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Here’s an optional template you can use to organize and share your materials. Use it directly, use it as a guide to create your own, or submit something different. This is your own copy that you can edit directly. Remember to set your “share” permissions to “anyone with the link can view.” Remember to set public permissions for any materials that you link out to. Copy and paste the CC-BY licensing footer onto documents that you have created. Be sure to delete all instructional text. Your finished product should be ready to share with other instructors who did not participate in the EOE cohort. The goal is to redesign your “unit” and provide another instructor with the context and materials they would need to implement it. Lesson plan and content materials for weeks 9 and 10 for CIS 288M - MS Windows Server Admin II CIS 288M - MS Windows Server Admin II This course is the third in a series of three courses centered around managing Microsoft servers in an Active Directory domain environment. Instruction includes, but is not limited to: Active Directory; group policy objects; Active Directory Certificate Services; Active Directory Federation Services; Web Application Proxy; and Active Directory Rights Management Services. This course will help students prepare for a current Microsoft Certified Professional (MCP) Exam.

Material Type: Lesson Plan, Teaching/Learning Strategy

Author: John Blackwood

Positive Psychology OER Course

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Includes sample syllabus, Edited & Remixed: Tao of Positive Psychology, Possible Course Materials & Resources, and Proposed Term Schedule. PSY 439 Positive Psychology Examines psychological factors and principles that help explain positive outcomes, well-being and personal growth in humans. Areas of focus will include positive emotional experiences and appraisals such a happiness, life satisfaction, well-being, positive personal characteristics, interests and values, and positive institutions as they promote growth and fulfilling experiences. There will be a significant applied component of the class in which students will explore their own reactions and personal qualities.

Material Type: Full Course

Author: Jessica Murfin

Implementation Goals and Calendar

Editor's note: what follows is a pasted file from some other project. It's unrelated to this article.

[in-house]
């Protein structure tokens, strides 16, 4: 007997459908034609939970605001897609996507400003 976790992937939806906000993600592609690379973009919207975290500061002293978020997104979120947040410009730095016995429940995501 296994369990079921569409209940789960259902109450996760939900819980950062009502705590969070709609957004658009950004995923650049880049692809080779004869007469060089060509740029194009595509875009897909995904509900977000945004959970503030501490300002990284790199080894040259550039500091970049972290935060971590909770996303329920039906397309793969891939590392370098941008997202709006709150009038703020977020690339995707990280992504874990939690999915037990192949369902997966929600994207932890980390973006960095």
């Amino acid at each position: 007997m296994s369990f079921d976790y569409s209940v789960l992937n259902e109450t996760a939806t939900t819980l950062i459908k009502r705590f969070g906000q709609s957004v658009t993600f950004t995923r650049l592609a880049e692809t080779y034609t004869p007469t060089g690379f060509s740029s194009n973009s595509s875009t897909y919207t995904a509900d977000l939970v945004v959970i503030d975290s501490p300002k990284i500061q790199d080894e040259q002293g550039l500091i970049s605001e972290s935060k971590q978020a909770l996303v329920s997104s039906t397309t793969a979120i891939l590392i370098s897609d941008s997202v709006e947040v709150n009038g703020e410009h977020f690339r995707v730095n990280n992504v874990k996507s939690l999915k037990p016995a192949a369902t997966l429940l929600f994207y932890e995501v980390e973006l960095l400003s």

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Which class you are working on I am working on EC201 Principles of Microeconomics. Which part/how much of your curriculum you’re planning to tackle I have incorporated OER materials from OpenStax and other open video resources for each module of economic concepts a couple years already. For this project, I’m revising a couple assignments for my online learning class. My goal is to apply what I learned from open pedagogy and universal design. The two topics that I want to try out are the demand and supply model and/or marginal analysis. What techniques, approaches or resources you’re planning to try. I want students to relate the concept to their daily life experience and think of an example of demand and supply. The learning objective is for them to understand the basic idea of resource allocation in a free market. Students will apply the graphical model to illustrate and explain the price mechanism and moving of productions and consumptions. Open pedagogy: Students will create their own work and will have peer review. Similar examples will be grouped together and will be used in the next term for tutorial and sample work collection. Universal design: I’ll provide free resources and options on how to build a demand and supply model; for example, a variety of apps they could use, step by step tutorial on how to plot demand and supply. Students choose the one that fits their skills to start their work. Culturally Responsive Teaching: the goal of the assignment is a representation of each student’s experience. It also gives them the opportunity to express what they see in the market economy through the different media. How do you hope that this will serve students more equitably than your previous materials/plan To increase access to core instructional materials and save them costs. To improve students’ learning outcomes individually and collaboratively. EC201 Principles of Microeconomics. Introduces the principles of microeconomics. Enhances the ability to recognize and analyze economic problems in the United States. Covers the American microeconomic system, which includes a familiarization with the basis of the price system and resource allocation; the operation of the firm; market concentration; regulation and antitrust policies.